The project began in 2013 as a way of attempting to cause confusion in the U.S. presidential campaign. Mission accomplished. This indictment is a nothingburger. It tells us damned little we didn’t know from press accounts and there are no arrests on the horizon. Two of the three entities were already sanctioned so indicting them does nothing. There is absolutely nothing in here that even hints that the Russians involved in this had any help from anyone in the U.S. Maybe that indictment is coming but there is not a hint of it here.
This interference is exactly what Comey described around September 2016 when he said the object of the Russians was to create division. There is no evidence presented here that there was any greater goal than creating turmoil.
The interference seems aimed at bolstering what all of us thought were the LEAST LIKELY candidates in the primary: Trump, Sanders, Stein. The Russians attacked Cruz and Rubio and other GOP candidates as well as Clinton. After the election they helped organize anti-Trump rallies.
More importantly, there is no evidence here that there was any coherent strategy–or that they really knew what they were doing–beyond garden variety trolling.
I’m not authority on campaign finance law, but I’ve never heard of anyone, foreign or domestic, indicted for creating Facebook posts and tweets supportive of a candidate.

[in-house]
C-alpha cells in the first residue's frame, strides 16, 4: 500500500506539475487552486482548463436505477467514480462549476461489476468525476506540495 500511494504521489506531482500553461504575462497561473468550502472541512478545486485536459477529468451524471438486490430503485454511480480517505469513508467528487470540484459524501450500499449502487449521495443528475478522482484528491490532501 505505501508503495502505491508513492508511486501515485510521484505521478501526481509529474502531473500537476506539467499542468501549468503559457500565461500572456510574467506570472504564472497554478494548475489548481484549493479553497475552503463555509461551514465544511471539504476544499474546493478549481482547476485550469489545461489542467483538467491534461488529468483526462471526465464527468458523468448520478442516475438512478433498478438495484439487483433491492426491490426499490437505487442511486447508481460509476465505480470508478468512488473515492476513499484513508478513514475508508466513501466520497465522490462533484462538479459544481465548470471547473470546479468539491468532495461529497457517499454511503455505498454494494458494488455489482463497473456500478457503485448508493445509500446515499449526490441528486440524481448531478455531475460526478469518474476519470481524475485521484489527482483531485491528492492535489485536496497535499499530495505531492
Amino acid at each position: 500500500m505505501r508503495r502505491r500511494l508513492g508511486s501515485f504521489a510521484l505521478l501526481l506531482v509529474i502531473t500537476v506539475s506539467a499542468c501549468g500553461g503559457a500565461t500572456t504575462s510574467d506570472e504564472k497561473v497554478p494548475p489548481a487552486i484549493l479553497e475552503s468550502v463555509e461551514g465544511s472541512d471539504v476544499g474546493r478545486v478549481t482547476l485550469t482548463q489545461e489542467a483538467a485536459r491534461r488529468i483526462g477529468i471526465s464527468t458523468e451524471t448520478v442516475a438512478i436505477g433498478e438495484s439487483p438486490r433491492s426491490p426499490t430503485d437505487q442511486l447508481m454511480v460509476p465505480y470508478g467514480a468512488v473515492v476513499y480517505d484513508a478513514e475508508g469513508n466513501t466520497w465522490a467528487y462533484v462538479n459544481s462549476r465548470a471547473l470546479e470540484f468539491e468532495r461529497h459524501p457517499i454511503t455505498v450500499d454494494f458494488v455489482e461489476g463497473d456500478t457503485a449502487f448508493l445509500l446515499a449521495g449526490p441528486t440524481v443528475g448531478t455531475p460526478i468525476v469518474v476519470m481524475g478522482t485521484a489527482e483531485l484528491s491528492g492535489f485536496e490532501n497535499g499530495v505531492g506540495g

Mueller just indicted a bunch of Russians for setting up fake social media accounts and buying Facebook ads to say nasty things about Hillary online
How anyone can miss the massive prosecutorial overreach and blatant First Amendment implications of this is beyond me
— Buck Sexton (@BuckSexton) February 16, 2018
Claims like this:
Dear @realDonaldTrump: The DOJ indicted 13 Russian nationals at the Internet Research Agency for violating federal criminal law to help your campaign and hurt other campaigns.
Still think this Russia thing is a hoax and a witch hunt? Because a lot of witches just got indicted. https://t.co/qQXOS8c7ci
— Ted Lieu (@tedlieu) February 16, 2018
As we process 37-page federal indictment against 13 Russian nationals for interfering with U.S. election, remember that Trump views it as "a hoax" made up by Democrats. He has not acted to safeguard US democracy from future foreign intrusions.
— Philip Rucker (@PhilipRucker) February 16, 2018
are fatuous nonsense. If anything this indictment makes Trump’s case that his campaign did not cooperate with Russia.
I’d be perfectly happy packing these people off to Gitmo but I have say that I find it is pretty underwhelming. At no stage, thus far, is it an investigation that merited the appointment of a special counsel.